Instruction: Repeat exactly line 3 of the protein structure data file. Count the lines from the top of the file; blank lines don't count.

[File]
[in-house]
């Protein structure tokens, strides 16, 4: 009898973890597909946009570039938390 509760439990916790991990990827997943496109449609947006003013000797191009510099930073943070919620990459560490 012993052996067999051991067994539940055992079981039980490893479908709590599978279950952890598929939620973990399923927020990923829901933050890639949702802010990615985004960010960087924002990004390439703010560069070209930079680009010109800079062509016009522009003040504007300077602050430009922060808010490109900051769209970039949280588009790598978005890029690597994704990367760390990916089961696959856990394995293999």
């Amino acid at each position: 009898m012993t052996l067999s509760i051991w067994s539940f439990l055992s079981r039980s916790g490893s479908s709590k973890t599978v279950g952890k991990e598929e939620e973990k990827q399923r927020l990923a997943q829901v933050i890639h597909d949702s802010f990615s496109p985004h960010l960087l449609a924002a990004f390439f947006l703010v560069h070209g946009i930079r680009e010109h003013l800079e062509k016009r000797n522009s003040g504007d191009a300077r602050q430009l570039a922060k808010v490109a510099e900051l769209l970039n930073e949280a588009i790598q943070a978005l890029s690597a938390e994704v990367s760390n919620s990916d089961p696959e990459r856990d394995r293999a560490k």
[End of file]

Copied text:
């Amino acid at each position: 009898m012993t052996l067999s509760i051991w067994s539940f439990l055992s079981r039980s916790g490893s479908s709590k973890t599978v279950g952890k991990e598929e939620e973990k990827q399923r927020l990923a997943q829901v933050i890639h597909d949702s802010f990615s496109p985004h960010l960087l449609a924002a990004f390439f947006l703010v560069h070209g946009i930079r680009e010109h003013l800079e062509k016009r000797n522009s003040g504007d191009a300077r602050q430009l570039a922060k808010v490109a510099e900051l769209l970039n930073e949280a588009i790598q943070a978005l890029s690597a938390e994704v990367s760390n919620s990916d089961p696959e990459r856990d394995r293999a560490k």